“He understands Crown Heights very well, and when he speaks to us, he’s not speaking to strangers,” says Rabbi Chanina Sperlin, the vice president of the Crown Heights Jewish Community Council, a large nonprofit that functions like a community center in the neighborhood. Sperlin adds that Kelly meets with both Jewish and Caribbean community leaders frequently. He noted that the commissioner was once a captain in the neighborhood precinct. “He knows the streets of Crown Heights. When you work somewhere, you never forget it.”
For Muslims, the commissioner isn’t promoting safety as much as he’s promoting a better understanding of Islam and the inclusion of Muslims in the NYPD’s ranks.
Yuceturk presented his gift to Kelly at his mosque, the United American Muslim Association in Sunset Park, where a hundred or so had gathered to commemorate the ending of the month-long Ramadan holiday. He says the commissioner stayed around and gave a long speech. Kelly said that the numbers of Muslims currently training in the Police Academy had increased, adding that he considered the presence of Muslims to be central to the mission of the police force, and praised the work of a Muslim chaplain that he had appointed. He also promised to hang Yuceturk’s artwork in his office.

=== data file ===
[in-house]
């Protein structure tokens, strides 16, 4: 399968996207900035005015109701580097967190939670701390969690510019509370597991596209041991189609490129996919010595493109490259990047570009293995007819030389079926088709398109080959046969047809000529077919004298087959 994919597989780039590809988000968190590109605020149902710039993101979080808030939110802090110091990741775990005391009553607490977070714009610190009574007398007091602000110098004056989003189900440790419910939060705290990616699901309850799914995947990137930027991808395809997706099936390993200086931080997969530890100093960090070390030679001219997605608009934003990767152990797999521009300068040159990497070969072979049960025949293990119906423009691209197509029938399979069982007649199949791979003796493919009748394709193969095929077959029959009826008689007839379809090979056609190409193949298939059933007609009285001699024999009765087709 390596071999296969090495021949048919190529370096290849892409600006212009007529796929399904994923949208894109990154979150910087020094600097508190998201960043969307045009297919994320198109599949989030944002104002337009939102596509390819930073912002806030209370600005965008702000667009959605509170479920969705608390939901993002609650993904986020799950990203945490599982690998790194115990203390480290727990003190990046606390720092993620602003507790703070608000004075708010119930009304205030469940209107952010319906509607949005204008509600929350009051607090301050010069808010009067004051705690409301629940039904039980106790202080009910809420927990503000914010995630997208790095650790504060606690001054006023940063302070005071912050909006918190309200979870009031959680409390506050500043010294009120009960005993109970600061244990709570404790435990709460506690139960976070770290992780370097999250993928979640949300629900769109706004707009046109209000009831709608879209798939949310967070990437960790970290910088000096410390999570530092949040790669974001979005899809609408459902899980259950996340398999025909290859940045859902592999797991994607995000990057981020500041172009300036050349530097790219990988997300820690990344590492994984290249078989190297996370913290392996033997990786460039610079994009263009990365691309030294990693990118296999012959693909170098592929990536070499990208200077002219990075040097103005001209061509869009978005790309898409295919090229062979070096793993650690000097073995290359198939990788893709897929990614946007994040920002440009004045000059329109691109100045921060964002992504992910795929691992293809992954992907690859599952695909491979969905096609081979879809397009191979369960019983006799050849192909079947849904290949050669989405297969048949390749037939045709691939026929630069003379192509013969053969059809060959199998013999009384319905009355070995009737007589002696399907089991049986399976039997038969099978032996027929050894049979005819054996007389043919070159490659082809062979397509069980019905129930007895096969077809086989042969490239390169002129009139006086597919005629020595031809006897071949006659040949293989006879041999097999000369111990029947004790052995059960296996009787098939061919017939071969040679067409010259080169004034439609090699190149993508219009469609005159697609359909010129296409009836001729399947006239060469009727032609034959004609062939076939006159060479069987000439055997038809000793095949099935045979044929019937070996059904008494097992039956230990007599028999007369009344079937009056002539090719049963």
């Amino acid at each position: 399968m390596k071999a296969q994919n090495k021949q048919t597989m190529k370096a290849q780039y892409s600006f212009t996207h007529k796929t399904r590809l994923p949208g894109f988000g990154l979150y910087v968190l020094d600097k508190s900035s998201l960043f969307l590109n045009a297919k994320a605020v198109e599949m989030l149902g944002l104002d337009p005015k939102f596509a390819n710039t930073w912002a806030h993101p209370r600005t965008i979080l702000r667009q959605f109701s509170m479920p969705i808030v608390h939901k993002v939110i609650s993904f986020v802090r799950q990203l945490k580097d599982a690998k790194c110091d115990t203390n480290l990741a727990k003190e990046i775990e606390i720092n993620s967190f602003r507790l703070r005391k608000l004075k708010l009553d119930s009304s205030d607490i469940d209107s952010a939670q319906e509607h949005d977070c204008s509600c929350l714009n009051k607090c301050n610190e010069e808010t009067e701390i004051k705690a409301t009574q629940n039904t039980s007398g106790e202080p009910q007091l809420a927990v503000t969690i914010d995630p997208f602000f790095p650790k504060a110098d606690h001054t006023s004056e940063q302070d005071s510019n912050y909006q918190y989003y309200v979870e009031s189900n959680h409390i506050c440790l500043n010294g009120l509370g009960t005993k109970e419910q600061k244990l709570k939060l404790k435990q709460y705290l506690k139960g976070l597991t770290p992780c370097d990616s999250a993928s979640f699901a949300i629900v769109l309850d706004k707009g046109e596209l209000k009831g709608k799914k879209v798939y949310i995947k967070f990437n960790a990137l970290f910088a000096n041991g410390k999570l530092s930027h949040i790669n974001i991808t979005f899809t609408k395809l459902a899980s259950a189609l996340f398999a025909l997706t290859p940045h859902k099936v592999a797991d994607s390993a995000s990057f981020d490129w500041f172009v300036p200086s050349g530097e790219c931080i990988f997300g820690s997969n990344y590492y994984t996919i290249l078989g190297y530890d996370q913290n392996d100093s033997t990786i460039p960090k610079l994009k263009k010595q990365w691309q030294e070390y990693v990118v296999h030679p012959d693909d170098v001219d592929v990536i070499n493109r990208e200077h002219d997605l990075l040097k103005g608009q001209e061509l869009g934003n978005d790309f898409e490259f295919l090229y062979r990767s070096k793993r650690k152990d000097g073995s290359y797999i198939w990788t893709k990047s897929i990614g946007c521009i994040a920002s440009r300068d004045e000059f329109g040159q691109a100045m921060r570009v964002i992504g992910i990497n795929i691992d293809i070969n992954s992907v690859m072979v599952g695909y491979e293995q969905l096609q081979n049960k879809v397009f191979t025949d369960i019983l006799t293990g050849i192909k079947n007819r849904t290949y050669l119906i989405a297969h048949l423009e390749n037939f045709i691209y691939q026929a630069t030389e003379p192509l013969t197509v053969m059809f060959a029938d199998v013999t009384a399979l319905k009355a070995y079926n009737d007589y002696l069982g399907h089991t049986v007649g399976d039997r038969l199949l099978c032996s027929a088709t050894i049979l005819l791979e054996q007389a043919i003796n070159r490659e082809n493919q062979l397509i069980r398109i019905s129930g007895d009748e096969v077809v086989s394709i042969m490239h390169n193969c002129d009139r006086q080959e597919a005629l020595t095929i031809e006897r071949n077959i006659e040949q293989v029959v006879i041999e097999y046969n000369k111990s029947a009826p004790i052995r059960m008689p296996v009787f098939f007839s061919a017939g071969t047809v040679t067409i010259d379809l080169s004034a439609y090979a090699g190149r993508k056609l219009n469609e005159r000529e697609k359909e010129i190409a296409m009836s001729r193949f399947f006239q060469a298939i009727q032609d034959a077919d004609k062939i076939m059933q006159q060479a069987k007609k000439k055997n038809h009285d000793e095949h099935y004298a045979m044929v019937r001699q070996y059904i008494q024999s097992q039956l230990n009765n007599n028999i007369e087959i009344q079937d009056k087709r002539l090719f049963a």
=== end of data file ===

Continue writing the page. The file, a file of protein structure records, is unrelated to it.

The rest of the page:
“We’re very happy with him,” the imam says. “He’s really a nice guy. He always returns my calls. And when he can’t come to something, he sends someone.”
Others also appreciate the personal touch. Pastor Calvin Butts, of the Abyssinian Baptist Church, a prominent Harlem church where Hillary Clinton makes frequent appearances, says that the commissioner called him personally to invite him to speak at the police academy’s graduating class last year. The ceremony was held in the Apollo Theater in Harlem, and musician Wyclef Jean and Al Sharpton also spoke about policing in minority communities.
But Butts added that inviting a pastor to make a speech to new recruits is a good thing, but it can only do so much. He says the NYPD hasn’t made extra efforts toward blacks since the Sean Bell shooting and that, in the past, the department had done a better job recruiting black officers.
As part of his outreach efforts to Muslims, Kelly has chosen two locals to serve as community coordinators, and the department has produced a video called “Islam 101” that is mandatory viewing in police precincts.
The NYPD’s office of community affairs has risen in importance under Kelly—who hired a three-star chief, Douglas Ziegler—to head it up. Ziegler has in turn employed around 70 civilians to act as community liaisons.
But if Kelly is popular, his supporters tend to be people who like Bloomberg, and some are satisfied to see Kelly wait out another term before becoming mayor.
“You have a captain sailing a ship, and then he wants to get a cup of coffee,” says Sperlin. “So he goes to his second in command and asks him to steer. But a hurricane is coming towards the ship. Would you give it to someone else to steer?”
Kelly himself isn’t giving away any disappointment about having to wait. “I’m not addressing that issue right now,” he recently told the Daily News, “but I think it’s a great thing for the city that the mayor is running.”
This article from the Village Voice Archive was posted on October 22, 2008